The urokinase receptor (uPAR) is a GPI-anchored protein that serves as a receptor to the serine protease urokinase (uPA). Upon docking to its receptor, uPA is activated, an event that leads to pericellular proteolysis and degradation of the extracellular matrix, a primary barrier between tumor and vasculature. But it is now widely recognized that while uPAR is not capable of signaling, the uPAR/uPA complex interacts and activates a number of cell surface receptors such as integrins, receptor tyrosine kinases, and GPCRs. The uPAR/uPA interaction has been implicated with nearly every step of tumor invasion and metastasis and is therefore a highly suitable target for the development of anti-cancer therapeutics. Previous efforts have concentrated on inhibiting the serine protease activity of uPA with small molecules. But this strategy neglects interactions of the uPAR/uPA complex with cell signaling proteins that are independent of the proteolytic activity of uPA. In this application, we follow a unique approach that seeks to target the uPAR/uPA protein-protein interaction using small molecules with the expectation that these molecules will exhibit the dual effect of blocking proteolysis and signaling. Our initial efforts have been highly rewarding. A preliminary structure-based computational screen has led to 8 active compounds. Cell culture-based studies reveal that a number of these compounds block MDA-MB-231 tumor cell adhesion, migration, and invasion. Compounds were also found to inhibit lung H1299 tumor cell proliferation. Biochemical analyses reveal that that these compounds also block integrin binding to the uPAR/uPA complex. Our objective in this grant application is to optimize the pharmacokinetic properties and potency of three of these compounds to block tumor invasion and metastasis in vivo. To that end, a multidisciplinary research program involving computational biology, synthetic chemistry, biophysical chemistry, structural biology, and cell biology will be followed.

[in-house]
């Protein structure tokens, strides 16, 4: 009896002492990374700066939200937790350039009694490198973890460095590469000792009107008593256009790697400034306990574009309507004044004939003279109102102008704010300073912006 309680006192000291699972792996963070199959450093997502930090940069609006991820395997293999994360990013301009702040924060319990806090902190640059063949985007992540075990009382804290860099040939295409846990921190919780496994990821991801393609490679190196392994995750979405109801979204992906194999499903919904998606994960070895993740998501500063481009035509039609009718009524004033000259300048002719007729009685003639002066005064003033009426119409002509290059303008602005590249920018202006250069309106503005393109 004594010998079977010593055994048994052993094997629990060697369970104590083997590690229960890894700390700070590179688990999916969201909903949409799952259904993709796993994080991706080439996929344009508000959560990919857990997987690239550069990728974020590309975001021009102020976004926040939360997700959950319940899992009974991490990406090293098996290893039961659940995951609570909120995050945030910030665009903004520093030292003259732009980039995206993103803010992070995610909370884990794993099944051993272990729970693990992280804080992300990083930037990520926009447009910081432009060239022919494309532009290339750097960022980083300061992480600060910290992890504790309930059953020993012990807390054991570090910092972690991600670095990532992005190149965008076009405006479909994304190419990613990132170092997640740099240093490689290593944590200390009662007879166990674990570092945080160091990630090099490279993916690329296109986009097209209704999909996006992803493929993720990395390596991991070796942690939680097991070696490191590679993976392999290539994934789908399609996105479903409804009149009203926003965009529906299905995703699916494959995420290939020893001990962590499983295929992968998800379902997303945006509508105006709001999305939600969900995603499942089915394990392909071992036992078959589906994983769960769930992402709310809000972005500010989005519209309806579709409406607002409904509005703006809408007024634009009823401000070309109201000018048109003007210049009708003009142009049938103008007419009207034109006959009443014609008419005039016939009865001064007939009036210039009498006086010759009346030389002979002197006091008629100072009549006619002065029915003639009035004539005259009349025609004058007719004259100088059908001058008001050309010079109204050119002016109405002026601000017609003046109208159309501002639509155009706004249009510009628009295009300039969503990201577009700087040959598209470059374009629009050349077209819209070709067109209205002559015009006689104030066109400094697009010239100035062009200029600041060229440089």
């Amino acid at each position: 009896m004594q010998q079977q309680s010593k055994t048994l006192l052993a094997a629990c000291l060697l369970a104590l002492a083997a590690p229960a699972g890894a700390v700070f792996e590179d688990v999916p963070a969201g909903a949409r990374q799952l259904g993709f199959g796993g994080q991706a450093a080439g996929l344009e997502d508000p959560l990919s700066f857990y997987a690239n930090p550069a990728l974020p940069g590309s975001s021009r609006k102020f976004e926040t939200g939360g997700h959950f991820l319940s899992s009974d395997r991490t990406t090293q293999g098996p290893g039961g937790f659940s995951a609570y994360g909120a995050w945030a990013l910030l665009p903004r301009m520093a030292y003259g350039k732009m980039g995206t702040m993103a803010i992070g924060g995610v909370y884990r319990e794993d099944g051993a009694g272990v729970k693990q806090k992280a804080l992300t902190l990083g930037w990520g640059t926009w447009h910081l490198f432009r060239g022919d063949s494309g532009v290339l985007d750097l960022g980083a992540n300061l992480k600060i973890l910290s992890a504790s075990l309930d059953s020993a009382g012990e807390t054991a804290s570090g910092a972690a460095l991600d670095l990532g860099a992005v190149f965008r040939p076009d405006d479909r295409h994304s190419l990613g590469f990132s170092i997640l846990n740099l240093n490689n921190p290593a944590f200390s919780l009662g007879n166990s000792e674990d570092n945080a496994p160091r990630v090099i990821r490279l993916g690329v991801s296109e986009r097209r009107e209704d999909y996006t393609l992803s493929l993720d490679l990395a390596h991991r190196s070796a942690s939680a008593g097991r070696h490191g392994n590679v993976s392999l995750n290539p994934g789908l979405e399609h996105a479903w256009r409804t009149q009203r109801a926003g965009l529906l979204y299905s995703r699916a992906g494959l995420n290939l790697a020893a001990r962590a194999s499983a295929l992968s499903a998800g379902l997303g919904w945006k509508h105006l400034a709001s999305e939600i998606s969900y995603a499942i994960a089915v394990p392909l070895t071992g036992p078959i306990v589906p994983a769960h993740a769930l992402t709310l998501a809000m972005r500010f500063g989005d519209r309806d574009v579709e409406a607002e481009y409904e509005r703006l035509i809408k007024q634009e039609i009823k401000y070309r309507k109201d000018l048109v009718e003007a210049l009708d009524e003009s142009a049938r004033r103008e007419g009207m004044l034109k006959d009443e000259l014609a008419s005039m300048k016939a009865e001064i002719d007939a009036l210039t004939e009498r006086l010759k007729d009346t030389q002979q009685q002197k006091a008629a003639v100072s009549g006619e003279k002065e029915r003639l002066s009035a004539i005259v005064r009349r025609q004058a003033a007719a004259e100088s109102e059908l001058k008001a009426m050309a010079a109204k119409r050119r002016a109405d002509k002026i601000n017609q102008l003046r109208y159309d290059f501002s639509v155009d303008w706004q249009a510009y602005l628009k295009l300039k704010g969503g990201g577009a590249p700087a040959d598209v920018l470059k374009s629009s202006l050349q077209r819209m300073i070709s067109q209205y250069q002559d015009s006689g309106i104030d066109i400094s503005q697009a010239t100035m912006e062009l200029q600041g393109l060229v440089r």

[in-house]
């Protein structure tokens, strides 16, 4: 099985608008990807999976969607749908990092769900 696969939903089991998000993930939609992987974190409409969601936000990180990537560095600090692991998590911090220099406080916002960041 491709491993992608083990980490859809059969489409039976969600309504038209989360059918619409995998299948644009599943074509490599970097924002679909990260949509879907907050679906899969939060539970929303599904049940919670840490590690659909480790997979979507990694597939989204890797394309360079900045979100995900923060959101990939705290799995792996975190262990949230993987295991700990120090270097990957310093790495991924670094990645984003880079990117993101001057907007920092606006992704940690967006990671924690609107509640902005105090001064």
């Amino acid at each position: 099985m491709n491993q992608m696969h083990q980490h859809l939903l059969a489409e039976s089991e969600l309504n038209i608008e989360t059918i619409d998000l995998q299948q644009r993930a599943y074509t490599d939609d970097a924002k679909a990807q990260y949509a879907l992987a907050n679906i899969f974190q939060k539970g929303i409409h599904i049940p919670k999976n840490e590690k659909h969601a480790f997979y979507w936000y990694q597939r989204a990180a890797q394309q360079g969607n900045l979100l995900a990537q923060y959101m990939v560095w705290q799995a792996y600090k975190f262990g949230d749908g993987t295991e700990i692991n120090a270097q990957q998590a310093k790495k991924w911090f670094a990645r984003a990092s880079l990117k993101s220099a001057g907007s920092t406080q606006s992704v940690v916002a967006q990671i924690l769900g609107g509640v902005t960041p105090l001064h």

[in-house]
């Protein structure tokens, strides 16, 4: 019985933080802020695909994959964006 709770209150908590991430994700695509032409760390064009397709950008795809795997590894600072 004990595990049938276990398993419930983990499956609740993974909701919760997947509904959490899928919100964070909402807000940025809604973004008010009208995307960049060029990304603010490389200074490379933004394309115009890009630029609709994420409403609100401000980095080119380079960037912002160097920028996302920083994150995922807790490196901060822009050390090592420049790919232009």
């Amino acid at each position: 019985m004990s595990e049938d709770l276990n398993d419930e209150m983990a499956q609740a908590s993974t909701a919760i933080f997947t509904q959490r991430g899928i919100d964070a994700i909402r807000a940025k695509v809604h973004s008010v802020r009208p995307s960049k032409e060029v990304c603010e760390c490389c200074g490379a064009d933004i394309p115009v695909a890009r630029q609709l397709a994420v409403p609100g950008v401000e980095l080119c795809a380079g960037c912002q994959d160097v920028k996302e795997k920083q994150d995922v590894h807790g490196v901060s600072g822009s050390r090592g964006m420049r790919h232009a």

The first aim will consist of creating a virtual combinatorial library of compounds based on our lead molecules, ranking these compounds based on predicted potency, and predicting pharmacokinetic properties of the most potent compounds.
The second aim will involve the chemical synthesis of the most promising compounds, followed by an assessment of their activity using a fluorescence polarization assay. The most potent compounds are further characterized with isothermal titration calorimetry. We then solve the three-dimensional structure of these compounds in complex with the urokinase receptor using x-ray diffraction. Finally, the third aim will consist of assessing the cellular efficacy of the most selective and potent inhibitors in MDA-MB-231 and other tumor cell lines, and to perform preliminary in vivo dosage studies to set the stage for future studies in mice xenografts.
The urokinase receptor is a cell surface receptor that binds and activates various proteins. These interactions lead, among other things, to the degradation of a protective layer between a primary tumor and the vasculature, as well as the adhesion and migration of cells. These processes are hallmarks of cancer metastasis. Small molecules with drug-like properties that prevent the urokinase receptor from interacting with its binding partners could lead to highly effective therapeutics to prevent tumor metastasis.
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